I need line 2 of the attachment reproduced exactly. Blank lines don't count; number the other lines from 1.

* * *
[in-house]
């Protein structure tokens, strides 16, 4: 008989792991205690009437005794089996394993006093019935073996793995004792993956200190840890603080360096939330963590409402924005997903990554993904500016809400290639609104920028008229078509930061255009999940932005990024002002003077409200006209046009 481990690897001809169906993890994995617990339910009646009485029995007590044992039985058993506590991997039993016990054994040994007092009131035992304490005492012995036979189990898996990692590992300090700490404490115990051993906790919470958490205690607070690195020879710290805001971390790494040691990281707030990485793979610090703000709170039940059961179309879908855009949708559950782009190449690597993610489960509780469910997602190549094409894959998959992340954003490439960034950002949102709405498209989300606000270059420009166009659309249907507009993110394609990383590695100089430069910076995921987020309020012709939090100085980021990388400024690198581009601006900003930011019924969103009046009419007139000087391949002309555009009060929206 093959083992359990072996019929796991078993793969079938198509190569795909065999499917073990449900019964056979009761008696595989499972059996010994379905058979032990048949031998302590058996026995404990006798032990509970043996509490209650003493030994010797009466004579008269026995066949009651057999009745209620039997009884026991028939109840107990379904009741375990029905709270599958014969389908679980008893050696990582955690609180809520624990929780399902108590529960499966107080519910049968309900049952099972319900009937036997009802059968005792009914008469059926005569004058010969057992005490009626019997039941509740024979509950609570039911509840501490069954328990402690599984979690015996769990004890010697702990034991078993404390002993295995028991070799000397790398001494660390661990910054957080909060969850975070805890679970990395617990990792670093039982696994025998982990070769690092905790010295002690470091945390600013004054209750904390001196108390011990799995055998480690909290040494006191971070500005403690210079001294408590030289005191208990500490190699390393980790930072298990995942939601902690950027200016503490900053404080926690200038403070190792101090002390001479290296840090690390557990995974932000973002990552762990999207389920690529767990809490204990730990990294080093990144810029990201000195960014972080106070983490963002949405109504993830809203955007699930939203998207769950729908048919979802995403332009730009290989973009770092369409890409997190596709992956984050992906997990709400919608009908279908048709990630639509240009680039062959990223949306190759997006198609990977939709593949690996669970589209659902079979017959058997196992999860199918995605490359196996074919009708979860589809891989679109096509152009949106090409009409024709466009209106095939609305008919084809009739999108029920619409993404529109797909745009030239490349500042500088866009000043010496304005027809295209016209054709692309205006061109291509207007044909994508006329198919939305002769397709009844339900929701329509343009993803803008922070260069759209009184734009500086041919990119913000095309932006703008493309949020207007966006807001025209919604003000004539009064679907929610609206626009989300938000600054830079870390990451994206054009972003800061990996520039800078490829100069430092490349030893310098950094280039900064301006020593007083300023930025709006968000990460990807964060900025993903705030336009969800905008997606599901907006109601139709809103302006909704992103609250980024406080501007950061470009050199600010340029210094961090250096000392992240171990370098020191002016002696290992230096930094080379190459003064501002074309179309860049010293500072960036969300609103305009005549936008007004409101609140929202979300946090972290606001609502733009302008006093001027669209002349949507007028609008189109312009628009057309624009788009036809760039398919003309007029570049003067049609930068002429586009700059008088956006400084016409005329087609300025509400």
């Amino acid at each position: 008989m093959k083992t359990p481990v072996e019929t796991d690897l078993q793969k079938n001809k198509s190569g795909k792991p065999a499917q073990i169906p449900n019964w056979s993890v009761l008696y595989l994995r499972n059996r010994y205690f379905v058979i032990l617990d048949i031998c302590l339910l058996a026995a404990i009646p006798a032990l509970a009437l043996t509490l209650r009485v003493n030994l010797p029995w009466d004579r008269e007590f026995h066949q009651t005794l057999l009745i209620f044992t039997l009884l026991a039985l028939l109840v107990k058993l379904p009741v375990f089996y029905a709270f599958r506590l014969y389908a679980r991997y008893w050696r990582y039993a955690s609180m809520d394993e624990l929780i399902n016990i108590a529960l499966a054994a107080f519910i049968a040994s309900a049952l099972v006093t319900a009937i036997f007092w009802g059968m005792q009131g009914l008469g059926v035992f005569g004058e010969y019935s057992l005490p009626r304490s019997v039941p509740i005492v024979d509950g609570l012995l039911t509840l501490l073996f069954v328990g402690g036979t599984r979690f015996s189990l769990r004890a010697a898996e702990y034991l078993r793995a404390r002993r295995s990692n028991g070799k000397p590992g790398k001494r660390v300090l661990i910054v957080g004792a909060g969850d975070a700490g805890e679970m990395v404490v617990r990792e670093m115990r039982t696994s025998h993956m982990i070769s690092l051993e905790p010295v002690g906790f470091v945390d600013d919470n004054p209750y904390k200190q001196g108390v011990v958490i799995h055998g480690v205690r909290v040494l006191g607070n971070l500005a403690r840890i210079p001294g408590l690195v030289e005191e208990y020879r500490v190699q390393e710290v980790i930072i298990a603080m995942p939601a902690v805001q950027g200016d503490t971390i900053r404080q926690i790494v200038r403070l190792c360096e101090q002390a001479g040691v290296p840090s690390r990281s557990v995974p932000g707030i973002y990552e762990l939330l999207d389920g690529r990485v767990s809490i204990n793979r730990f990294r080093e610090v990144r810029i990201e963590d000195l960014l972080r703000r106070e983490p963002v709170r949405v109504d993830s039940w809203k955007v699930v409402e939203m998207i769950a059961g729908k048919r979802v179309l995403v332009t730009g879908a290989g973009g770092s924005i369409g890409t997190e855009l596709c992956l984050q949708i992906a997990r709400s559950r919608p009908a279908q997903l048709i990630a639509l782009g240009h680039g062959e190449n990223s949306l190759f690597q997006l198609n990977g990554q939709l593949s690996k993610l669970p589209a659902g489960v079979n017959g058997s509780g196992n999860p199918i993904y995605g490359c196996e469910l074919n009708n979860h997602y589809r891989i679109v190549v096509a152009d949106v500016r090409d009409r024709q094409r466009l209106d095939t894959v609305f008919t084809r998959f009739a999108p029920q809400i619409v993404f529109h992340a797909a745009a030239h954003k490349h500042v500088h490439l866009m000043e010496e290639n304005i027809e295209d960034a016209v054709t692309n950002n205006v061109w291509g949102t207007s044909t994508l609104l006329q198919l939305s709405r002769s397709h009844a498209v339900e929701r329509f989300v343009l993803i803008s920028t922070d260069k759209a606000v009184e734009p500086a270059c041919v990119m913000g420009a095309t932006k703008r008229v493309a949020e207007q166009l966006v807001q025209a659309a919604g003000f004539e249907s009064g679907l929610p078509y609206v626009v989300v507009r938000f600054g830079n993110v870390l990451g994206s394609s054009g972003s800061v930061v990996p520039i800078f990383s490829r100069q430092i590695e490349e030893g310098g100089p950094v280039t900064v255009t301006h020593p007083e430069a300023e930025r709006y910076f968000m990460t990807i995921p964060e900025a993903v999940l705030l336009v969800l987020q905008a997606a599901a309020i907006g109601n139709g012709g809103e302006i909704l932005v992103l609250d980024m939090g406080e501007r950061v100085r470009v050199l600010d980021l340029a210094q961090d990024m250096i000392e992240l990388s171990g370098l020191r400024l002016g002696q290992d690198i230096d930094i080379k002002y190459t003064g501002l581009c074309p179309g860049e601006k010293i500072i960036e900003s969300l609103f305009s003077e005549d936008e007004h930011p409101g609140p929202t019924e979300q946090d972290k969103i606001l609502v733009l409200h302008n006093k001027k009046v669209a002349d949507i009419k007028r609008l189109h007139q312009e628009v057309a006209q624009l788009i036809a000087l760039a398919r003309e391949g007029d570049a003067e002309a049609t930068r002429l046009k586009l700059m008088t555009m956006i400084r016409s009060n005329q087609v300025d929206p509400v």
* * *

């Protein structure tokens, strides 16, 4: 008989792991205690009437005794089996394993006093019935073996793995004792993956200190840890603080360096939330963590409402924005997903990554993904500016809400290639609104920028008229078509930061255009999940932005990024002002003077409200006209046009 481990690897001809169906993890994995617990339910009646009485029995007590044992039985058993506590991997039993016990054994040994007092009131035992304490005492012995036979189990898996990692590992300090700490404490115990051993906790919470958490205690607070690195020879710290805001971390790494040691990281707030990485793979610090703000709170039940059961179309879908855009949708559950782009190449690597993610489960509780469910997602190549094409894959998959992340954003490439960034950002949102709405498209989300606000270059420009166009659309249907507009993110394609990383590695100089430069910076995921987020309020012709939090100085980021990388400024690198581009601006900003930011019924969103009046009419007139000087391949002309555009009060929206 093959083992359990072996019929796991078993793969079938198509190569795909065999499917073990449900019964056979009761008696595989499972059996010994379905058979032990048949031998302590058996026995404990006798032990509970043996509490209650003493030994010797009466004579008269026995066949009651057999009745209620039997009884026991028939109840107990379904009741375990029905709270599958014969389908679980008893050696990582955690609180809520624990929780399902108590529960499966107080519910049968309900049952099972319900009937036997009802059968005792009914008469059926005569004058010969057992005490009626019997039941509740024979509950609570039911509840501490069954328990402690599984979690015996769990004890010697702990034991078993404390002993295995028991070799000397790398001494660390661990910054957080909060969850975070805890679970990395617990990792670093039982696994025998982990070769690092905790010295002690470091945390600013004054209750904390001196108390011990799995055998480690909290040494006191971070500005403690210079001294408590030289005191208990500490190699390393980790930072298990995942939601902690950027200016503490900053404080926690200038403070190792101090002390001479290296840090690390557990995974932000973002990552762990999207389920690529767990809490204990730990990294080093990144810029990201000195960014972080106070983490963002949405109504993830809203955007699930939203998207769950729908048919979802995403332009730009290989973009770092369409890409997190596709992956984050992906997990709400919608009908279908048709990630639509240009680039062959990223949306190759997006198609990977939709593949690996669970589209659902079979017959058997196992999860199918995605490359196996074919009708979860589809891989679109096509152009949106090409009409024709466009209106095939609305008919084809009739999108029920619409993404529109797909745009030239490349500042500088866009000043010496304005027809295209016209054709692309205006061109291509207007044909994508006329198919939305002769397709009844339900929701329509343009993803803008922070260069759209009184734009500086041919990119913000095309932006703008493309949020207007966006807001025209919604003000004539009064679907929610609206626009989300938000600054830079870390990451994206054009972003800061990996520039800078490829100069430092490349030893310098950094280039900064301006020593007083300023930025709006968000990460990807964060900025993903705030336009969800905008997606599901907006109601139709809103302006909704992103609250980024406080501007950061470009050199600010340029210094961090250096000392992240171990370098020191002016002696290992230096930094080379190459003064501002074309179309860049010293500072960036969300609103305009005549936008007004409101609140929202979300946090972290606001609502733009302008006093001027669209002349949507007028609008189109312009628009057309624009788009036809760039398919003309007029570049003067049609930068002429586009700059008088956006400084016409005329087609300025509400």